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Discussion Starter · #1 ·
In order to maximize the use of the free charging my work offers I would like to be able to have some control over the charging at home and can't quite get my head around it.

I have a 240 Level 2 at home.

I charge to full at work and typically get home with around 15-20 miles and 4 bars of battery left.

I leave home at 6am.

I would like to do the math to figure out what delayed start time to use in order to add about 15 miles of charge.

I am thinking that it charges about 10 miles per hour.

So to charge the fill 30-35 would take 3.5 hours, to charge the 15 I want would take 1.5 ? (this is a question :)

So I want to start charging at 4:30 to get the 15 miles and add another 2 to the theoretical full.

So I think I want to set "Ready by 8am"

Does this make sense? Am I overlooking something?
 

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Seems like an inordinate amount of effort to save very little. How much does one or two kWh cost?

But if you're committed you are on exactly the right track. Figure ten miles per hour for charging and set your departure time for 7:30 or 8:00 AM. If you stop charging at 6:00 AM when you leave this will leave you short of a full charge by 15 or 20 miles. You'll have to experiment with the times. Typically the car underestimates the time needed to charge so it finishes slightly earlier than the time set, so you might want to start with 7:30 AM and see what happens.
 

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Discussion Starter · #4 ·
So you own a vehicle that is worth 35,000 dollars, but your worrying about 30 cents in electrical costs, that you want your employer to cover? ... Yah, your overlooking something.
Great input, thanks :cool: You took more time answering this than the thought I have put into it. Employer provides free charging as a benefit why not use it? Perhaps you should give up a little pay if it's not important to you. 30c per day over 3 years is around $120 - if you just want to send me a check for that amount then I won't bother.



Seems like an inordinate amount of effort to save very little. How much does one or two kWh cost?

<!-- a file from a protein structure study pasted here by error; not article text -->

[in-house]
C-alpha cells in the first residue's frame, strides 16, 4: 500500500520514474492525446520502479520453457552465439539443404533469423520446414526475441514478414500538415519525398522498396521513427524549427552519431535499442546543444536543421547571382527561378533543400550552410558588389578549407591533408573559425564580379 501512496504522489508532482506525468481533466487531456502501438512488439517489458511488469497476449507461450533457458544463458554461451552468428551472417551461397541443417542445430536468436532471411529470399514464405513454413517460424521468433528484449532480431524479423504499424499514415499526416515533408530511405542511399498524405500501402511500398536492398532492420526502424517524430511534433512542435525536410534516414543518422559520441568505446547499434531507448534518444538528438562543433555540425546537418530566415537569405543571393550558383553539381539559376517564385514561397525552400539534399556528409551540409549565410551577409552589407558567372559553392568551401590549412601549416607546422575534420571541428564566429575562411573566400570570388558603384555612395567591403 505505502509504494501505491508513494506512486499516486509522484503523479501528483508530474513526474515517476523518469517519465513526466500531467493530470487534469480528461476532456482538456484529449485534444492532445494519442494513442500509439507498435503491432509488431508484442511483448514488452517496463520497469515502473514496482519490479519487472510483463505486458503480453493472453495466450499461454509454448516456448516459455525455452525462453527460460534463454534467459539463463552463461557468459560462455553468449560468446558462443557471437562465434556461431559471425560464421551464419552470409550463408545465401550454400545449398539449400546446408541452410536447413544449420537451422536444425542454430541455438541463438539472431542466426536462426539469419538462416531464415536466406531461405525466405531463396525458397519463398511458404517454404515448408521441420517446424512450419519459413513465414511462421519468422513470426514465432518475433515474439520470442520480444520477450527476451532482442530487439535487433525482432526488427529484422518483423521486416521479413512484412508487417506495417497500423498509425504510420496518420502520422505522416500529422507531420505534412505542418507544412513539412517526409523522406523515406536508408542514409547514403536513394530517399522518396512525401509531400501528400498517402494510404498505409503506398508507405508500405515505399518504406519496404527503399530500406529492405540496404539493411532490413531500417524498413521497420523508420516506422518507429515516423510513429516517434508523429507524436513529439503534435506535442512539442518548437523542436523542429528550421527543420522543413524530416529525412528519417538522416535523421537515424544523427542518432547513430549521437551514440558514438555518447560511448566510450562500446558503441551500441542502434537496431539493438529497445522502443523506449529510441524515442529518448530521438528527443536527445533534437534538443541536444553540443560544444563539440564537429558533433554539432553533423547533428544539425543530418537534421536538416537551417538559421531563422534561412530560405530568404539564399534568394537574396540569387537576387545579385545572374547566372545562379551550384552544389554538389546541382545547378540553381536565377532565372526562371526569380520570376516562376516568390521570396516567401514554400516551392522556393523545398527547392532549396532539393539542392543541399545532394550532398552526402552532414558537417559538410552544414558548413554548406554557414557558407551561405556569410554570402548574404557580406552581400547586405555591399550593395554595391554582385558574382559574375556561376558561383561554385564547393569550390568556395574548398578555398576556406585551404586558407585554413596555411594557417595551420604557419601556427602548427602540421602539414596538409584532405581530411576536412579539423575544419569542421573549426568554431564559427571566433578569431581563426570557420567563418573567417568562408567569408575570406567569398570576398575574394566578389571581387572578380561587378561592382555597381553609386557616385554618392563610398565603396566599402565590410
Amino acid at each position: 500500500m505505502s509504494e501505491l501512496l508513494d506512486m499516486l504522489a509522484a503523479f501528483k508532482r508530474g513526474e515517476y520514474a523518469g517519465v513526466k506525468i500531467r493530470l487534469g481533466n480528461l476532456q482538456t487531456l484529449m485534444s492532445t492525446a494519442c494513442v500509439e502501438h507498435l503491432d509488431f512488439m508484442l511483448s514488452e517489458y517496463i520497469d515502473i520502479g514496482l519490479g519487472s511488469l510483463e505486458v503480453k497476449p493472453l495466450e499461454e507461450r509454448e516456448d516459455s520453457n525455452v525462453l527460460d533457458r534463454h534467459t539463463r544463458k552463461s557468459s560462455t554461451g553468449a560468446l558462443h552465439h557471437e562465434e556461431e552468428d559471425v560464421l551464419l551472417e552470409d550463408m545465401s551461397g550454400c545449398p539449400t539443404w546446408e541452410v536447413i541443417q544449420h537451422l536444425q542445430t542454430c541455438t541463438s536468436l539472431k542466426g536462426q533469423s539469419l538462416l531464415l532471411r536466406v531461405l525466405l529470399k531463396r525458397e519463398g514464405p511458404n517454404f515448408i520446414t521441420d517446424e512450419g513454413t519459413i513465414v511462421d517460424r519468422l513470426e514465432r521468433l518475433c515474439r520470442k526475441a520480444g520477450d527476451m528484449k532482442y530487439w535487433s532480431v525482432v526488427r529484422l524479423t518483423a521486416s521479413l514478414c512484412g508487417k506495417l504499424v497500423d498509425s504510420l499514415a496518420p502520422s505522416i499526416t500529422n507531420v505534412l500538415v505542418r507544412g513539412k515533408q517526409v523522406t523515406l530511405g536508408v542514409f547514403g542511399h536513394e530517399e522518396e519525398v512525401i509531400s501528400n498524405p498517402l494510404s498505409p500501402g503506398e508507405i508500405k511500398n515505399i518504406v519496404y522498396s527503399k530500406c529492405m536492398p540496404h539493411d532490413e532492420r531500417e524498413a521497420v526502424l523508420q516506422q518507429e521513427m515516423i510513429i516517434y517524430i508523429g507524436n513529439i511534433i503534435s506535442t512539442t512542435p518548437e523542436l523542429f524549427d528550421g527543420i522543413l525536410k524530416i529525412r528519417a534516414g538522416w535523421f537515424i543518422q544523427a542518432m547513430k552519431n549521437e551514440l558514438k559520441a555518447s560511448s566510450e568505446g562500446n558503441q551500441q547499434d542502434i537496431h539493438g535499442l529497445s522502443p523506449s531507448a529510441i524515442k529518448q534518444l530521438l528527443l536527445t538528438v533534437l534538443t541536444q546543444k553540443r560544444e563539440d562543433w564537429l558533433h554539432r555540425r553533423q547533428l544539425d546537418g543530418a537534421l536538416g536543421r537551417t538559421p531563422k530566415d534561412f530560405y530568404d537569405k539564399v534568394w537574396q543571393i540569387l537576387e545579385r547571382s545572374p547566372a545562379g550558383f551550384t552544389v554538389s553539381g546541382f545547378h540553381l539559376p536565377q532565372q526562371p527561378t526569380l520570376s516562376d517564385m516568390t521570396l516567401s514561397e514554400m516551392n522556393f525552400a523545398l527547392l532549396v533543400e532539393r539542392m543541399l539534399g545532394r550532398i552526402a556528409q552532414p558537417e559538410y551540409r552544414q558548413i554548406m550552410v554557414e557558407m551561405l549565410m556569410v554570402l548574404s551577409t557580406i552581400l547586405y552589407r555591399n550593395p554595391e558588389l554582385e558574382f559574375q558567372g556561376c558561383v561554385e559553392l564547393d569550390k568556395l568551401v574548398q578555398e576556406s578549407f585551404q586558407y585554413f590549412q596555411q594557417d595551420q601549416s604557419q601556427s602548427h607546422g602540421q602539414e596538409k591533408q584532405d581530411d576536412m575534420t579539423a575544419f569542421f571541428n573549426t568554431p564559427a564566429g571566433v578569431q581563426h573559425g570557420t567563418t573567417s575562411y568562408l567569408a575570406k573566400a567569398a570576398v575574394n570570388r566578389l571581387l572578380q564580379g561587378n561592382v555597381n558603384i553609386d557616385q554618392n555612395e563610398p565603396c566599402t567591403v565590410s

.
How is it an inordinate amount of effort? I spent around 5 minutes thinking about it, and 1 minute writing this post. Then another 30 seconds to set the timer on the car? Plus it's a challenge I kind of enjoyed trying to figure out.
 

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Your goal is to roll in to work in the morning with almost no charge left on the battery!

You will need to adjust your estimate in winter since you will drain more and need to keep a larger buffer.

Of course be aware that your strategy leaves no room for side trips and detours. Charging at home is still cheaper than dipping in to gas.


My work charges 10 bux a month for charging. It's actually cheaper for me to charge at home.
 

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30c per day over 3 years is around $120
So, you work 133 days a year. That's awesome!

And yes, I agree with others here. This effort is a trivial pursuit. Just drive the dang car!

Of course, if I had 232 days off a year, I'd probably do trivial stuff as well.
 

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I'm jealous. I have to work 177 days per year.
 

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I'm jealous. I have to work 177 days per year.
This year, I will have driven to work 111 days and work from home 98. 209 or so total this year. Some of those are on-call and weekends though, so, it's not all that lovely. Good thing is that on-call and weekends are in the work-from-home category.

I could use a work charger so that my miles would be 100% electric. If I drove a Bolt instead of an ELR...

However, I wouldn't spend brain power trying to maximize a few kWh.
 

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In order to maximize the use of the free charging my work offers I would like to be able to have some control over the charging at home and can't quite get my head around it.

I have a 240 Level 2 at home.

I charge to full at work and typically get home with around 15-20 miles and 4 bars of battery left.

I leave home at 6am.

I would like to do the math to figure out what delayed start time to use in order to add about 15 miles of charge.

I am thinking that it charges about 10 miles per hour.

So to charge the fill 30-35 would take 3.5 hours, to charge the 15 I want would take 1.5 ? (this is a question :)

So I want to start charging at 4:30 to get the 15 miles and add another 2 to the theoretical full.

So I think I want to set "Ready by 8am"

Does this make sense? Am I overlooking something?
I think there are too many 'abouts' and guesses involved for you to get as precise an answer as you want. Just plug in for a couple of hours and go with that.